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Consider transmitting a 10,000 bit message over two links, from source to destination hosts via a router (see figure below). The router uses store and forward packet switching. The link between the source host and the router is 1,000 meters long, and the link between the router and the destination host is also 1,000 meters long. Both links have a transmission rate of 1 Mbps. Assume a propagation speed of 2*10^8 m/sec. Assume that the only delays are transmission delays and propagation delays.

a.Suppose the message is sent as one 10,000 bit packet. What is total delay in sending the message from source to destination?

b.Now suppose that the message is broken into four packets, each 2,500 bits. What is the total delay in sending the message from source to destination?

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Hi, I'm new to networking and need some help on my assignment. I think the first one might be dprop+dtrans = 1000/(2*10^8) + 10000/(10^6), but not sure. Can anyone give some help?

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1 Answer 1

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Q1. The time taken for the first bit to reach first hop: 1000/2*10^8s. Time taken for transmitting 10000 bits : 10000/1M Secs

So, by the end of `10000/1M + 1000/2*10^8 sec`. the whole packet will reach the router. 

As you said in your question - assuming there is no processing delay in the router, at the end of the before said time, the router starts transmitting the packet. And from the router to destination takes the same amount of time as source to router. So at the end of 2* before said time, destination gets the whole packet.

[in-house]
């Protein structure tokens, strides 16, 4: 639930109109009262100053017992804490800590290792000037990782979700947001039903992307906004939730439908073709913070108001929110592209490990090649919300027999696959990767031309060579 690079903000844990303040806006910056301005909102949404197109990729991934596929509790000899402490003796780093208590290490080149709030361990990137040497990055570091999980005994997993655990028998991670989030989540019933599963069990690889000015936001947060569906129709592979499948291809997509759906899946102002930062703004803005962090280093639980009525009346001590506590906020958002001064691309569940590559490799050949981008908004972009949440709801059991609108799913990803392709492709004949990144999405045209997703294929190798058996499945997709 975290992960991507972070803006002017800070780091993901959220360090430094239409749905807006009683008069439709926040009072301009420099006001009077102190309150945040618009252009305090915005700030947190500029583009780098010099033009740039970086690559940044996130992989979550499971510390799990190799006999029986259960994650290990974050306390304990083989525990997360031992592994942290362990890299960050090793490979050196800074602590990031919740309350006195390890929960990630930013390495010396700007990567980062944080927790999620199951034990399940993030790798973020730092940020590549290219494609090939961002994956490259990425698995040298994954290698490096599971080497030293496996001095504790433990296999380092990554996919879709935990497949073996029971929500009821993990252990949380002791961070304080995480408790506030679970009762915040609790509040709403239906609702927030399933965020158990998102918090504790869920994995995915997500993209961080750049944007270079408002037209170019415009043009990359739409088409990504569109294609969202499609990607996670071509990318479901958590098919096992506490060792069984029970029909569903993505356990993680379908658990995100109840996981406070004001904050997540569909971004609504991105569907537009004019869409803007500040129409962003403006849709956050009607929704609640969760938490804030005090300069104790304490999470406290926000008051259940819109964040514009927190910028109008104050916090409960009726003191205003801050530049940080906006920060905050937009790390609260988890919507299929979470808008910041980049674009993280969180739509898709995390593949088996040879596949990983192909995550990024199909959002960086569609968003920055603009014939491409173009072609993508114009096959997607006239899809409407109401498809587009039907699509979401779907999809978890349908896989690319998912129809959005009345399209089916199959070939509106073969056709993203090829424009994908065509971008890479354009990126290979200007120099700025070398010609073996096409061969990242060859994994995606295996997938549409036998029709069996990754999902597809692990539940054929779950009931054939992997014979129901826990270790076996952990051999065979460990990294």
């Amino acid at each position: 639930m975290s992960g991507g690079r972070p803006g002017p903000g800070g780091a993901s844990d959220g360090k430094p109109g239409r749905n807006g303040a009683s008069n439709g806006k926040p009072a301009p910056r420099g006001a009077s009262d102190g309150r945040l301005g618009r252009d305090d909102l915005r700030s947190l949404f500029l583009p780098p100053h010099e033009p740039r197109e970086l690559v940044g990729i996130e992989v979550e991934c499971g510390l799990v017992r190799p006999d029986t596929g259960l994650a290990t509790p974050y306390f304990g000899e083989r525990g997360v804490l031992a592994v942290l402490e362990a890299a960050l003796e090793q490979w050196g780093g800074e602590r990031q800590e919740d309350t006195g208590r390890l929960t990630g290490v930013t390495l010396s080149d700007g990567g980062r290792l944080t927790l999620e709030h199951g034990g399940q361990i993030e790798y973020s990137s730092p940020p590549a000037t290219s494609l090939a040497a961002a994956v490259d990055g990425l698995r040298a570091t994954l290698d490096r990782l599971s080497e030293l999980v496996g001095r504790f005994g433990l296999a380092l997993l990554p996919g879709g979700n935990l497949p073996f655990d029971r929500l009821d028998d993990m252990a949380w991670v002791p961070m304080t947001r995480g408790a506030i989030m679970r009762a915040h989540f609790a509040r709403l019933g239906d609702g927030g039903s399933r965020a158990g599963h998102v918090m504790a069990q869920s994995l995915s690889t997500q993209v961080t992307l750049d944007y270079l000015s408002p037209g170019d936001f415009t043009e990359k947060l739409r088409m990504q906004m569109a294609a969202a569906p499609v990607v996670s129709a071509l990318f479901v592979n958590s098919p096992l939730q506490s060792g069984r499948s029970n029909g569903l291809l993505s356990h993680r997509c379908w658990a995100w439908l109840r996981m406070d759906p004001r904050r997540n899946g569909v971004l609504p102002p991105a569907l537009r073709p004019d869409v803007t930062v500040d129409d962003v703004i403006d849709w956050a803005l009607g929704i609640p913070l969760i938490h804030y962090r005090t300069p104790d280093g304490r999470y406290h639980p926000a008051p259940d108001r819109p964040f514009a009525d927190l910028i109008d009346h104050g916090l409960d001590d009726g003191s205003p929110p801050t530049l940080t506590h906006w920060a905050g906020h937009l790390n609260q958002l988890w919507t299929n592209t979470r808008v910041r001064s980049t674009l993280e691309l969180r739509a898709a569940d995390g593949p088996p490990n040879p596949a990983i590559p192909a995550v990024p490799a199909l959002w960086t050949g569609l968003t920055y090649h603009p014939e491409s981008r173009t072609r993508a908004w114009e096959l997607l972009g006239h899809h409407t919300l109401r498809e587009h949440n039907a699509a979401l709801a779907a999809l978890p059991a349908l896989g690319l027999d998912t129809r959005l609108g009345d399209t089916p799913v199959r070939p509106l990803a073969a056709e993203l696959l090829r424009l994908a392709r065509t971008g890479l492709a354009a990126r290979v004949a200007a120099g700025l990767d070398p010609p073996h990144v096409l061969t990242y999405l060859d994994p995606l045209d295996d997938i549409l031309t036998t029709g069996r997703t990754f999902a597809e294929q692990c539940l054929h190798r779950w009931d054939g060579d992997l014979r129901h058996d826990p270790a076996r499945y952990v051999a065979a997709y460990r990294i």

Q2. The only difference between first scenario and second scenario is based on the store and forward logic you mentioned in the question. That means, the router is able to transmit only after the whole packet is received. so it has to wait the previously calculated amount of time to start transmitting. But in the second scenario since the packet size if 1/4 of original, it can start transmit the first pkt at the end of 1/4 of original time. But in both the scenarios the time at which last bit is received on the destination will be the same.

Does it answer your question?

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why 10000/1Mbps = 10sec ? –  Layla Oct 28 '13 at 1:50
ahh. sorry, I kept reading it as Kbps. My mistake. thank you for pointing this out. btw, in networking 1K is normally taken as 1000. I corrected that. otherwise, the answer holds good, doesn't it? Sorry for the delay in response. –  joe Nov 2 '13 at 2:09

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